Creating video that makes the cut

Creating video that makes the cut

Top tips for maximum video impact.

In 1979, video stood accused of killing the radio star and more than 35 years later, it continues its reign. If a picture paints 1,000 words, video is a quick and punchy way to create an impact but it’s important to get it right. We’ve pulled together our top tips to ensure that your video won’t go straight to the cutting room floor.

There is no doubt that the proliferation of the internet has made video more accessible than ever before. Indeed, OFCOM data shows that around one in four children aged 3-4 years looked at audio visual content online at least once a week in 2013. This figure stood at 68% amongst 12-15 year olds and points to the continued importance of video in the online lives of Britons of all ages. In addition, the number of hours that people watch on YouTube each month has grown by 50% year on year, according to YouTube’s own statistics. And, with the equivalent of 5 hours of new video being uploaded to YouTube every single second, the need to stand out from the crowd has never been greater.

Know your audience – The age profile of YouTubers is significantly younger than those for other social networking sites. Research conducted for our forthcoming Brand Humanisation White Paper shows that of those who interacted with a brand on YouTube in 2014, more than half (52%) were under the age of 35.

Keep it short – Having grown up in a multimedia society, video’s younger audience typically prefer to digest information in short bite-sized chunks: The top 10 most-viewed YouTube clips in 2014 were on average less than 4 minutes in length.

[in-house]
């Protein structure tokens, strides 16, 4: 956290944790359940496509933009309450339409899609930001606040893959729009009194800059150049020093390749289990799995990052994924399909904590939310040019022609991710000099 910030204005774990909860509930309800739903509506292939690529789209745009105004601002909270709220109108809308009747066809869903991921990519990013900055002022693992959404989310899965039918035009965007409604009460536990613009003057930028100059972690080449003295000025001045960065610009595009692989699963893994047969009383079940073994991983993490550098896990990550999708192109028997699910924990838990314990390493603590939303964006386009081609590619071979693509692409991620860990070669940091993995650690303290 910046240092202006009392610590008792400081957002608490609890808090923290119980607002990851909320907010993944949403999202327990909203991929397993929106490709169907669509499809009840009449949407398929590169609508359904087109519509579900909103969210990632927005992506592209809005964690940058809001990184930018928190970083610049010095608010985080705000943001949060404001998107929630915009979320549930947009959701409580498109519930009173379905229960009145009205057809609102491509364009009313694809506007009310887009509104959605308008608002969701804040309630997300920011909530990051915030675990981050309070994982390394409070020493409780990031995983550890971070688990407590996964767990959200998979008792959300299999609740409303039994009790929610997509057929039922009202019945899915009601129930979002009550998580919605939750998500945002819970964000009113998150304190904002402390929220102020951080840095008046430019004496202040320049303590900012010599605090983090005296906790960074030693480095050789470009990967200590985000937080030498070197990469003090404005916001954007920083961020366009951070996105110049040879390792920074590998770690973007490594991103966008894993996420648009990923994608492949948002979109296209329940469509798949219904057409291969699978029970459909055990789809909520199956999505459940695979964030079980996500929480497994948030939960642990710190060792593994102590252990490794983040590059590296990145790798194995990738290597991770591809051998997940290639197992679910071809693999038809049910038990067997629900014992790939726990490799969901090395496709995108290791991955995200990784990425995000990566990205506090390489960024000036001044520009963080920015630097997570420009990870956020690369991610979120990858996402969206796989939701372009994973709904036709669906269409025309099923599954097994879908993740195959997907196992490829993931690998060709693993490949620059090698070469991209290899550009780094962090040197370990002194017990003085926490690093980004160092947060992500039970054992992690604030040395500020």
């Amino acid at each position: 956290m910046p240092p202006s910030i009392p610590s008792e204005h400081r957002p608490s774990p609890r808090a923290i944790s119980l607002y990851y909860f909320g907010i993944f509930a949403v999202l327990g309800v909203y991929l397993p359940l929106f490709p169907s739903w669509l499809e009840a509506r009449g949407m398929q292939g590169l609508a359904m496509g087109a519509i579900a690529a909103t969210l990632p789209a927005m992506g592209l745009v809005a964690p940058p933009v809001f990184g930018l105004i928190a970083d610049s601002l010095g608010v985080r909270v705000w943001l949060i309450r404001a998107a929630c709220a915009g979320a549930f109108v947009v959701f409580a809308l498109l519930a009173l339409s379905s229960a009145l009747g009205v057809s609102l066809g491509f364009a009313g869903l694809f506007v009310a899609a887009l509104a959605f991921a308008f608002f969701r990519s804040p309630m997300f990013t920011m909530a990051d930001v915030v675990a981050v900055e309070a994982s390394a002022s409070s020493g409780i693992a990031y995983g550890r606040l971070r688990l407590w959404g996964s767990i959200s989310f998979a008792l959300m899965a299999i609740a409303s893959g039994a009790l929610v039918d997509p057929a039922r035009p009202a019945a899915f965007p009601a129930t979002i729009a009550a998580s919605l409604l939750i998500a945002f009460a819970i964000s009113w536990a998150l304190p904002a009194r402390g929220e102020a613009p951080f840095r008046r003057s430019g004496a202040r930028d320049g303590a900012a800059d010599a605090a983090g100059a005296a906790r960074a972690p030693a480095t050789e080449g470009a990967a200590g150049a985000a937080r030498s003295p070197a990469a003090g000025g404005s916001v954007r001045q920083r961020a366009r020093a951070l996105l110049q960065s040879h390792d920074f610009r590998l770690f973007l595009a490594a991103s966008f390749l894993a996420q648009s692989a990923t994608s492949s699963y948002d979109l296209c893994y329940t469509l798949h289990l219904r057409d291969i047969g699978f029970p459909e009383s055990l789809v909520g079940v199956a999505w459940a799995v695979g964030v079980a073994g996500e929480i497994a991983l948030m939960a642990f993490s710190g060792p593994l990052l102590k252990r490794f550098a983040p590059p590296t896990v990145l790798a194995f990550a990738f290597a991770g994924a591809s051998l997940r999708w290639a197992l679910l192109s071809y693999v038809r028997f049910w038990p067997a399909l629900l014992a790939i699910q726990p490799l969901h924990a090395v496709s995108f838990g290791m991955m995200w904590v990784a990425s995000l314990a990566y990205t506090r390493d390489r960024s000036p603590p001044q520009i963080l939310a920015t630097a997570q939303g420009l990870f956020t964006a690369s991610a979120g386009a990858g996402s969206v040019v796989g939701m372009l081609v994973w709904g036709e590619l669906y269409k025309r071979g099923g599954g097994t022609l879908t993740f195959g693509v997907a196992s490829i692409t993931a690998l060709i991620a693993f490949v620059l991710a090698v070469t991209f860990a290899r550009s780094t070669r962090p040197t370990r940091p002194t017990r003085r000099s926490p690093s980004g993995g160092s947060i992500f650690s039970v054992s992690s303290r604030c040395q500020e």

Language is no barrier – testament to the global nature of the internet, the most popular videos of 2014 either didn’t need language (Chica the Dogspider) or drew from a globally familiar format such as Britain’s Got Talent, or the Voice to touch the hearts of people around the world.

Press play. Rewind. Repeat – never underestimate the value of repetition. YouTube is increasingly used to entertain children (who enjoy repetition and therefore view videos more than once). We believe this to be a key reason that the UK’s top 10 YouTube clips of 2014 included two videos from Disney’s 2014 hit movie, Frozen.

Keep it light – Our consumer research which found that funny content is likely to have the greatest impact on adults watching video online (42% vs 22% average).

Show vulnerability – Whoever your target market, content that is thought-provoking and inspirational, has greater resonance. Our blog piece emotion + reaction = shareability talked about how people share content as part of a social bonding process and motivational content is powerful.